The Federal Aviation Administration wants to do a little bit more to help private drone companies in a FAA matching program.
The FAA has $6 million on the table for drone companies who can provide what it calls “vital drone integration safety work” at any one of its seven drone test sites.
In particular, the FAA is looking for companies that are working on geofencing, hazard alerts, sense and avoid, beyond-visual-line-of-sight flights, night time flights, flights over people, multi-drone operations, privacy work and UTM (drone air traffic control).
The funding for the partnership was mandated and provided by Congress in the FAA’s Consolidated Appropriations Act of 2019. The FAA has been working closely with private companies, particularly in the drone industry, and this latest news indicates that the FAA looks to continue that trend.
For example, in February 2019, the FAA announced it would work with San Francisco software startup Kittyhawk to lead development in an exclusive public-private partnership of the next iteration of its B4UFly app for drones. And the entire UAS test program is a public-private partnership, where companies like Google and AirMap are teaming up with local governments to test out types of drone flights.
There are a number of stipulations to get a piece of the $6 million and participate in the FAA matching program. First, it’s a matching program, so companies need to put down money themselves in order to take any federal funding.
Companies also must have an existing contractual relationship with one of the seven test sites. That reduces the pool of companies eligible to participate to the companies partnering in the test site program with local governments already, which includes companies like Project Wing (formerly part of Google), Fortem, AirMap, Zipline and Matternet.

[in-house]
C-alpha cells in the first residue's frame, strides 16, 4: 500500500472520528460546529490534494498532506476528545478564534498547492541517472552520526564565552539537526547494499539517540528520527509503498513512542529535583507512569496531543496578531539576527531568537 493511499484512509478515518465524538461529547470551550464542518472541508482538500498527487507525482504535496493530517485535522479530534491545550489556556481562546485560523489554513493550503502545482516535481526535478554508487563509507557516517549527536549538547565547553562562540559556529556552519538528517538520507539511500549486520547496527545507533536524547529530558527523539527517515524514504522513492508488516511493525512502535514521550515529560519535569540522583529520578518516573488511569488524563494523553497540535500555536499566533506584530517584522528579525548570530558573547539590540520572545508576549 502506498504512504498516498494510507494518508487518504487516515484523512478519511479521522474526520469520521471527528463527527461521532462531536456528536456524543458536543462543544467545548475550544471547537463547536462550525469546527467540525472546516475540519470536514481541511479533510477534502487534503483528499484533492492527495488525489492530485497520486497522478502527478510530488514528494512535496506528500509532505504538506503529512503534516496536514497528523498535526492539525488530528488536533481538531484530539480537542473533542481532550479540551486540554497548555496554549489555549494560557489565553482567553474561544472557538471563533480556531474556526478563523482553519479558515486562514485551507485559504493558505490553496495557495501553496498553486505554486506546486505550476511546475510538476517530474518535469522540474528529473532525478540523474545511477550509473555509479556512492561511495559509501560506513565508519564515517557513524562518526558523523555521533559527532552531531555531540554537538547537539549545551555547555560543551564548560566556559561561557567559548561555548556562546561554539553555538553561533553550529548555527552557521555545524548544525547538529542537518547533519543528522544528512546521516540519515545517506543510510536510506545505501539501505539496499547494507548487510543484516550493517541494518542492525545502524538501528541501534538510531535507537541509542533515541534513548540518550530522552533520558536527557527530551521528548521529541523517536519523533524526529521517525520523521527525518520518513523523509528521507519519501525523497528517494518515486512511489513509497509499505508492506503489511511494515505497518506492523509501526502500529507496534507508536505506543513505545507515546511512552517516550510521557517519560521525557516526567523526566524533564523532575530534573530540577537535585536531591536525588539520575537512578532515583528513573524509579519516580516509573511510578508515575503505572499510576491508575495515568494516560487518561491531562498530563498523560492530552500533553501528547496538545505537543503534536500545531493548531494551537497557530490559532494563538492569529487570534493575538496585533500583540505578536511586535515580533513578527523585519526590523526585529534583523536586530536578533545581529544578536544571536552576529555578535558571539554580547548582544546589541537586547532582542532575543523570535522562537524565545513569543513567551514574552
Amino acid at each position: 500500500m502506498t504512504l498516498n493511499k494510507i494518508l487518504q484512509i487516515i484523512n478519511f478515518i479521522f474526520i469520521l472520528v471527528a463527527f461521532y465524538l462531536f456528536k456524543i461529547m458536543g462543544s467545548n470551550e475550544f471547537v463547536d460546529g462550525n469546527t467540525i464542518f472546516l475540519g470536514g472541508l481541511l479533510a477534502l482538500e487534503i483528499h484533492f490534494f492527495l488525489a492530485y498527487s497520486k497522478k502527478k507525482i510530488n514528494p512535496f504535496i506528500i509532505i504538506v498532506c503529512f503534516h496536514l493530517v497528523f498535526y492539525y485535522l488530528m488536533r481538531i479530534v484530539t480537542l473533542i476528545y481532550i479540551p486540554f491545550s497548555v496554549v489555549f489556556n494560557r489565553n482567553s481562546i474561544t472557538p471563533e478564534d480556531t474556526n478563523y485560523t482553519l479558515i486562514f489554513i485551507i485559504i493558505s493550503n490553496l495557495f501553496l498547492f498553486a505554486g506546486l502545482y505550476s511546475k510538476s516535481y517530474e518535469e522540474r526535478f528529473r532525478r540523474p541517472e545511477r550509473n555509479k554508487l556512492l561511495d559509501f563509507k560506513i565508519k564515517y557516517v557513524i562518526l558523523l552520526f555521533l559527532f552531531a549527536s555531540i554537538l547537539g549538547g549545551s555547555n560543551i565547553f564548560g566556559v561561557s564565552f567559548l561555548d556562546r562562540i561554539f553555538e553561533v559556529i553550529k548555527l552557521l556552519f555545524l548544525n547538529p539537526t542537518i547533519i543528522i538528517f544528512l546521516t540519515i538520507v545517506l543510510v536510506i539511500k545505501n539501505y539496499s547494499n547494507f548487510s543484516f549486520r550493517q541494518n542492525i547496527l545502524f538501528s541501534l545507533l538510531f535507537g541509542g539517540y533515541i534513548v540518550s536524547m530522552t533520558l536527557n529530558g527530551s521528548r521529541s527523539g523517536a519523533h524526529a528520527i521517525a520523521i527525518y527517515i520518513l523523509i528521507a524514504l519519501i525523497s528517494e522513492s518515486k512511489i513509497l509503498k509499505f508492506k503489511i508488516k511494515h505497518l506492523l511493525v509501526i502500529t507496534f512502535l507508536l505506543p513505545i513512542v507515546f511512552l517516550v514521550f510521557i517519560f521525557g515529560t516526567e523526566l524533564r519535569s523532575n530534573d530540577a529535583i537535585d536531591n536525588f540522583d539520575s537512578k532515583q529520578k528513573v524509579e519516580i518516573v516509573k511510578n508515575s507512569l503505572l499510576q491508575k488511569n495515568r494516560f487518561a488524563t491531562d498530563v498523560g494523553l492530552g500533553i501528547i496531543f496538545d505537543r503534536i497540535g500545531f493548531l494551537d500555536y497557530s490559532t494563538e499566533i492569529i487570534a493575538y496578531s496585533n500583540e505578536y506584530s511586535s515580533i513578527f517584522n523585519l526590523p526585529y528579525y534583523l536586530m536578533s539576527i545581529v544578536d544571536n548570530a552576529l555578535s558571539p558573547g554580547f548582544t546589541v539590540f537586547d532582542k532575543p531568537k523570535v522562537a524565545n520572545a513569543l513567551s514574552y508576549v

Though, if a company wants to participate but isn’t involved in the test site program currently, they can show in their application that FAA funding would enable it to enter into a contract with a test site.
From there, companies need to go through a two-step application process: submit a white paper package by June 28, 2019.
If they move on to step two, they must submit a full proposal by July 31, 2019. Contracts are expected to be awarded by September 30, 2019.
A number of other countries are actively seeking to pour money into drone companies, and $6 million may actually be small beans compared to the offer that other countries have on the table.
AirBoard CEO Elviss Straupenieks, which is based in the tiny Baltic country of Latvia, said the Latvian government reimburses him 70% of travel costs to pitch his company in San Francisco. There’s also a Latvian tax regime specifically for startups so they can save on social and income tax, visiting entrepreneurs can apply for a “startup visa,” and the country it has granted €15 million in accelerator funding for pre-seed and seed investments.
And while $6 million is nothing to sneeze at, it’s not huge compared to how much money is in the drone industry already. PrecisionHawk raised $75 million in January 2018, and Skydio took $42 million that year. Israeli industrial dronemaker Airobotics raised $40 million in 2018, while drone entertainment company Verity Studios raised $18 million (they’re the company that put on the drone scene in Cirque du Soleil).